July, 2014Archive for

Superlative Chapter 2: The Fastest…

Thursday, July 31st, 2014

In the first edition of the Superlative series, we looked at the biggest things in the universe. Today we’ll explore another extreme – the fastest objects known.

Fastest Galaxy

The question of the fastest moving galaxy relative to us is not an easy one to answer. Because of the expanding universe, the speed at which distant galaxies are receding from our location is mostly due to the actual stretching of space. Thus, the further the galaxy from us, the further it is moving away from us.

Currently, the fastest known celestial object moving away from us is the primordial galaxy known as UDFy-38135539. It is also the furthest galaxy we have ever observed, at approximately 13.1 billion light years. This means UDFy-38135539 formed in the first 700 million years of the universe’s existence.

Infrared glow from the bow shock

Fastest Star

Recently, a number of new hypervelocity stars have been discovered in the Milky Way. These are stars that travel at more than two million miles per hour. The fastest of which is the star known as Kappa Cassiopeiae. It is traveling at 2.5 million miles an hour, and is at a distance of about 4000 light years from earth. Not to worry, Even if Kappa Cassiopeiae, which exists in the Cassiopeiae constellation, were heading directly for Earth, it still would take approximately 1.1 million years to reach our solar system.

Interestingly, hypervelocity stars such as Kappa Cassiopeiae impact the space in front of their direction of travel so much, that the interaction between the star’s magnetic field and the matter in space creates a large infrared glow. This phenomenon is known as a bow shock, and it can affect space up to four light years ahead of the star itself.

Artist’s rendition of VFTS 102

Fastest Rotating Object

The fastest rotating celestial body discovered to date does not exist in the Milky way, but rather a smaller galaxy approximately 160,000 light years away, known as the Large Magellanic Cloud. This star, known as VFTS 102, is about 25 times more massive than the sun, and was thought to be ejected from a binary star system. At its surface, it rotates at approximately 1 million miles an hour; about 100 times faster than our sun.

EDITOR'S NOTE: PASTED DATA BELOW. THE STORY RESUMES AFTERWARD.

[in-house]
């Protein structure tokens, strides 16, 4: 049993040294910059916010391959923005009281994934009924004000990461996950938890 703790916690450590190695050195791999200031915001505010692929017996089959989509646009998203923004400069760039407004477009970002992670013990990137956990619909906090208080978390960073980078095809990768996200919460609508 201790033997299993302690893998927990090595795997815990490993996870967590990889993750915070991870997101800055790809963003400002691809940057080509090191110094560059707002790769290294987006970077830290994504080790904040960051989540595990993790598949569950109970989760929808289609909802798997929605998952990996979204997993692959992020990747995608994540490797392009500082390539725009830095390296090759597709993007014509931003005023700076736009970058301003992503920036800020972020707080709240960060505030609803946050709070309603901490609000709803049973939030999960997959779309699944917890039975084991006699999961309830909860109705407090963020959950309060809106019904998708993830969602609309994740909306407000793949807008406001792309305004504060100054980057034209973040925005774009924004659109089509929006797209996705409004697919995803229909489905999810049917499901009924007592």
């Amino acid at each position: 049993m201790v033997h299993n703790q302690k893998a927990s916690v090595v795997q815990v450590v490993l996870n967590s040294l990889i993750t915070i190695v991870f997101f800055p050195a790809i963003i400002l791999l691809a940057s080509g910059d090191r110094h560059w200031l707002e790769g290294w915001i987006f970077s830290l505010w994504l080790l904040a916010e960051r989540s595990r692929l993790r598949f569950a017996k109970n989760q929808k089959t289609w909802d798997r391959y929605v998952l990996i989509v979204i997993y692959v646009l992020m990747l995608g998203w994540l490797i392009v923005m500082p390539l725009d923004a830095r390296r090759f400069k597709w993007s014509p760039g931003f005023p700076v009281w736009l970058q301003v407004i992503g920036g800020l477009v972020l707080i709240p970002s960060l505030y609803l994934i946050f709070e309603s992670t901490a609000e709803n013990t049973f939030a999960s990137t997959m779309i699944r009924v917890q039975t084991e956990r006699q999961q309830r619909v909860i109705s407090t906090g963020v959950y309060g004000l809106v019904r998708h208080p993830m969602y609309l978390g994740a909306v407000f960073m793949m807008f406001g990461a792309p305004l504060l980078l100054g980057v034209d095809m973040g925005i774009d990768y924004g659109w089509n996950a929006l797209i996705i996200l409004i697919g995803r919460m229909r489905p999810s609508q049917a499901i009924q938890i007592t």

Fastest Planets

The fastest moving planet in our own solar system is Mercury. It has an orbital period (year) of just 88 Earth days, and moves through space relative to the sun at 107,700 mph. This is nearly double the 67,100 mph the Earth averages in it’s orbit around the sun.

As in most cases, exoplanets are far more extreme than our own solar system. Kepler 70b, for instance, has an orbital period of only 5.76 hours, giving it an orbital velocity of more than 375,000 mph.

Artist’s rendition of the Solar Probe Plus, set to launch in 2018

Fastest unmanned object

The current fastest man made object to exist was the Helios II probe launched on January 15th, 1976. It was put into orbit around the sun just inside the orbit of Mercury. At it’s nearest point (known as perihelion), it recorded a top speed of 157,078 miles per hour.

In the near future, the Juno probe which is set to visit Jupiter, will accelerate to 165,000 mph by using Earth’s gravity. Additionally, the Solar Probe Plus, set to launch in 2018, will take it on a similar mission as the Helios probe to study the sun. The probe is expected to reach speeds in excess of 450,000 mph, nearly three times the current record.

Fastest manned object

The fastest manned spacecraft, and thus the fastest humans have ever traveled relative to the Earth, was the Apollo 10 command module, on May 26th, 1969. This spacecraft was used for final testing in lunar orbit before Apollo 11 landed on the Moon. On its return flight home, it achieved a speed of 24,791 mph.